BY PATRICIA HY
What comes to mind when you think of competition?
Winning? Losing? Exciting? Pumped? Nerves? Pressures? Stressed?
Some people are super pumped, rising to the occasion and giving all they’ve got on the court with not a sweat to spare.
And while others are frozen by it, paralyzed to the core of their better judgment hindering their performance.
So the big question is what makes one group see competition one way and others see it differently?
If you are the group that has the ability to see competition as a game:
- you already know the importance of staying in the present.
- you are not so caught up with every mistake and lose errors that happen in a match because you understand that you don’t have to win every point in order to win.
- you know that when you let a lead slip, it’s not because you lack talent but that you need to put all of your attention on the here and now playing one point at a time.
- you work hard on the hard things that help you move forward, and not just on the things you are already good at.
If you are the group that finds it difficult to compete,
- you already know that your inner dialogue is negative.
- you are not your best cheerleader.
- you are worried what people think or say about you.
- you don’t want to disappoint your parents and coaches.
- you have a hard time managing your nerves.
Without a doubt, competition affects everyone differently. The good news is, controlling your fears is a matter of perspective. And it is 100% within your control.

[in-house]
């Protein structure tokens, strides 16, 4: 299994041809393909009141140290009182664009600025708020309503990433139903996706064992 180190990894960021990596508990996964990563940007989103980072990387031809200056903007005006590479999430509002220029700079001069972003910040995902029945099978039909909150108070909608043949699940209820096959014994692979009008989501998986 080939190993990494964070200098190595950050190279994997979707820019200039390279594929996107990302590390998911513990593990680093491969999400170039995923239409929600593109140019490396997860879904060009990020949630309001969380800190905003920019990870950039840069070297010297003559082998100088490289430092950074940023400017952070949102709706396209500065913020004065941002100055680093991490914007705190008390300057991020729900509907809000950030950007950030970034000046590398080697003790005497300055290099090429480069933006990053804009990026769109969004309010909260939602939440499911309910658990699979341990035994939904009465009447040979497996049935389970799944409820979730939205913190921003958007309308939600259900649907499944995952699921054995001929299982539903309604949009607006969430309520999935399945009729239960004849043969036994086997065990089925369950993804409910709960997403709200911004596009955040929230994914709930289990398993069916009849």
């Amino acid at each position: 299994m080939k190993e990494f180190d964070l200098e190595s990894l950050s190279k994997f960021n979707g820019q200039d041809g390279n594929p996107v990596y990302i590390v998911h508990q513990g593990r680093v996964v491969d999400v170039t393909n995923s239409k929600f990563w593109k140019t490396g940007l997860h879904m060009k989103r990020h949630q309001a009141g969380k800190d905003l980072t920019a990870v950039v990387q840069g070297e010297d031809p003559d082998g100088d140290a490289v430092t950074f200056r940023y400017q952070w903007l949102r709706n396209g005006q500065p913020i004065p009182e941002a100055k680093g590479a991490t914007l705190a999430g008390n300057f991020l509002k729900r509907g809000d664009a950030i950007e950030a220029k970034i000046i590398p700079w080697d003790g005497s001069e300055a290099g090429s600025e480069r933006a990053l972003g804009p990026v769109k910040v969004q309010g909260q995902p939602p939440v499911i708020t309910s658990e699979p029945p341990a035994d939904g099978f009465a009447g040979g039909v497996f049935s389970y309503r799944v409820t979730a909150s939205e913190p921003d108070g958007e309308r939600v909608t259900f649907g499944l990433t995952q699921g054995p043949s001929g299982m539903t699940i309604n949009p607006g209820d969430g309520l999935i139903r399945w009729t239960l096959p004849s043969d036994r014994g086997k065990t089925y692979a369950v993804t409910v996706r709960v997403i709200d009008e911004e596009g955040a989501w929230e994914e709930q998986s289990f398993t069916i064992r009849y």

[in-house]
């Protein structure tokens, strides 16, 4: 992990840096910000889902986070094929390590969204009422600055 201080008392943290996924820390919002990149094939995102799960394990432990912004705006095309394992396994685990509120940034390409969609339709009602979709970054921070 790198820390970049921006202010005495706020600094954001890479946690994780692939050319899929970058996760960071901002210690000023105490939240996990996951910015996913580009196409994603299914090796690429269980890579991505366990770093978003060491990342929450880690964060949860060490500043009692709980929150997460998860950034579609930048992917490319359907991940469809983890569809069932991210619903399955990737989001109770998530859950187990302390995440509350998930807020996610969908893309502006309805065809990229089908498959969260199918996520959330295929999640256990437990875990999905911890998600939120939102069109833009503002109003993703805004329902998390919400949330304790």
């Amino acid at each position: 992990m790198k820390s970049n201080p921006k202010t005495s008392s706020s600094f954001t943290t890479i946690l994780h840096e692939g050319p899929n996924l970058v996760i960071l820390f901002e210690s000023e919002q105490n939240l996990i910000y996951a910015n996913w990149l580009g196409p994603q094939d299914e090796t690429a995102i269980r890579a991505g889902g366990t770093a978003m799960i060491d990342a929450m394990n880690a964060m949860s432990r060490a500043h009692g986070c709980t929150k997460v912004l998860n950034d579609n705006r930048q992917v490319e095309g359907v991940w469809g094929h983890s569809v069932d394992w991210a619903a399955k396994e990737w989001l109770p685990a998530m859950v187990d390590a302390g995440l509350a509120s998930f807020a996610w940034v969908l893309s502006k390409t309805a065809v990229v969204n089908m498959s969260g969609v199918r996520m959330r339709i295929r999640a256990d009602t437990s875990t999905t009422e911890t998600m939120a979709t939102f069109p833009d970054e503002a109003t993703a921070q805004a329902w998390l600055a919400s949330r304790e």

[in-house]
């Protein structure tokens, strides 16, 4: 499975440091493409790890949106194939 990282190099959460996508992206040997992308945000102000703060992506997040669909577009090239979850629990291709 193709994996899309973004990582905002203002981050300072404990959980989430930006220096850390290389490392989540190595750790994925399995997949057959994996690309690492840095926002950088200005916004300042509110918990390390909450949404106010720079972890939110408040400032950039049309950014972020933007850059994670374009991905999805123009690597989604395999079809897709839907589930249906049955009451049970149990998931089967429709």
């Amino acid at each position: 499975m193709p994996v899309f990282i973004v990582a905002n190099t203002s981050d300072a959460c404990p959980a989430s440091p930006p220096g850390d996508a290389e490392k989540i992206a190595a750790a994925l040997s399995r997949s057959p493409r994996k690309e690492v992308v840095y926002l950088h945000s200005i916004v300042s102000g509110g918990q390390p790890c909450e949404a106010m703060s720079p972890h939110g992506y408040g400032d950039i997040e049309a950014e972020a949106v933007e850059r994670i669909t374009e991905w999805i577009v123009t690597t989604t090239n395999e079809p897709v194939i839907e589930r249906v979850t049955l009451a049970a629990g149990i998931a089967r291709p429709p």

However, it is not an easy fix but it is possible. Your fear of competition did not just pop up overnight. It accumulated over a period of time and it will take relentless practice from you to take control over your fear. In other words, fear is learned, you were not born with it. So, how do you control your fear?
Consider the word FEAR.
F – false
E – evidence
A – appears
R – real
False evidence appears real.
Fear has its rightful place to serve but it does not belong in competition. Even though you might not be playing up to your potential, it is not fear that disrupted your performance, it’s your focus racing to the finish line instead of staying on the here and now. It’s your negative inner dialogue saying mean things to yourself. I would bet you wouldn’t let people speak to you that way, putting you down. So, why do it to yourself? You have to be your own best cheerleader because if you don’t, who will?
So, go out there practice staying on the here and now, and be nice to you!
By Patricia Hy, Contributing Editor
Patricia is also a mental coach, three-time Olympian and parent-coach to her two children. Visit www.patriciahy.com to attend her informative workshops or subscribe to her blog.